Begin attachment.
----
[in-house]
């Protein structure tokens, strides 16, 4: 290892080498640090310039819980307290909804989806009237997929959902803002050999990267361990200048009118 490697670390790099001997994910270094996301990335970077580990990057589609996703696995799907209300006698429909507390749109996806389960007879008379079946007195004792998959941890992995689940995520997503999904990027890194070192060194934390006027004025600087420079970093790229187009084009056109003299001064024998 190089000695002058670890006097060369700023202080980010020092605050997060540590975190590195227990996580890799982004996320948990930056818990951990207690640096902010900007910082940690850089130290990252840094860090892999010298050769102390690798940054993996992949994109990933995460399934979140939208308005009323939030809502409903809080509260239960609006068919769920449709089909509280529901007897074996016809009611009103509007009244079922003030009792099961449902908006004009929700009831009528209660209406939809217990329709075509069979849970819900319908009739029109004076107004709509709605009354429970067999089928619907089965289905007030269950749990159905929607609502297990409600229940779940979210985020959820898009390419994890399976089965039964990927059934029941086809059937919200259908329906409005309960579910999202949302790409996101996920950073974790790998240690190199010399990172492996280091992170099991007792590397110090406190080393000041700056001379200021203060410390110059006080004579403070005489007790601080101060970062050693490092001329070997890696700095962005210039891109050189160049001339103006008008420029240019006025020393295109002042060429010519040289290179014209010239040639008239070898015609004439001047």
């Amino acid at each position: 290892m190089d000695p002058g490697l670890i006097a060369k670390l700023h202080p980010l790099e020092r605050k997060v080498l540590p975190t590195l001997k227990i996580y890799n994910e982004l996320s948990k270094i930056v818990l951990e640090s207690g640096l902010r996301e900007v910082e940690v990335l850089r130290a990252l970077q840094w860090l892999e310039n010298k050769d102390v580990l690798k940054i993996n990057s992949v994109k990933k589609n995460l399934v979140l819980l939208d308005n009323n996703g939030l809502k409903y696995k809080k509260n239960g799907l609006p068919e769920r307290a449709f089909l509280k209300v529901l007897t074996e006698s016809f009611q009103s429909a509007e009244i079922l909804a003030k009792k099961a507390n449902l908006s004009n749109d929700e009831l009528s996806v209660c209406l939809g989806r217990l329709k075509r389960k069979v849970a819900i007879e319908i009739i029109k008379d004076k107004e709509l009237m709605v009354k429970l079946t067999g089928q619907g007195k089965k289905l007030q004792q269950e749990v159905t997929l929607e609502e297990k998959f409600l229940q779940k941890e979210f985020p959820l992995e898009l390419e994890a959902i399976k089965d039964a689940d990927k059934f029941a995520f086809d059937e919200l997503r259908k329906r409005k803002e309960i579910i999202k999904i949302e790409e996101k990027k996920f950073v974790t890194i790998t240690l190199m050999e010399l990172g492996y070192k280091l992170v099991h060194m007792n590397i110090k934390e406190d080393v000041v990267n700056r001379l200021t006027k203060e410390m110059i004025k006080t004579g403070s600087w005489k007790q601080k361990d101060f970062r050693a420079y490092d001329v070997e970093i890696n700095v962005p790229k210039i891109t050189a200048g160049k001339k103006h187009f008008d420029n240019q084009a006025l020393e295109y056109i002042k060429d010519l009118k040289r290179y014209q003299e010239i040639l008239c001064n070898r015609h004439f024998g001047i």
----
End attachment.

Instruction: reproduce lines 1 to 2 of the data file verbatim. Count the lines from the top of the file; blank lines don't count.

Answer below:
[in-house]
């Protein structure tokens, strides 16, 4: 290892080498640090310039819980307290909804989806009237997929959902803002050999990267361990200048009118 490697670390790099001997994910270094996301990335970077580990990057589609996703696995799907209300006698429909507390749109996806389960007879008379079946007195004792998959941890992995689940995520997503999904990027890194070192060194934390006027004025600087420079970093790229187009084009056109003299001064024998 190089000695002058670890006097060369700023202080980010020092605050997060540590975190590195227990996580890799982004996320948990930056818990951990207690640096902010900007910082940690850089130290990252840094860090892999010298050769102390690798940054993996992949994109990933995460399934979140939208308005009323939030809502409903809080509260239960609006068919769920449709089909509280529901007897074996016809009611009103509007009244079922003030009792099961449902908006004009929700009831009528209660209406939809217990329709075509069979849970819900319908009739029109004076107004709509709605009354429970067999089928619907089965289905007030269950749990159905929607609502297990409600229940779940979210985020959820898009390419994890399976089965039964990927059934029941086809059937919200259908329906409005309960579910999202949302790409996101996920950073974790790998240690190199010399990172492996280091992170099991007792590397110090406190080393000041700056001379200021203060410390110059006080004579403070005489007790601080101060970062050693490092001329070997890696700095962005210039891109050189160049001339103006008008420029240019006025020393295109002042060429010519040289290179014209010239040639008239070898015609004439001047």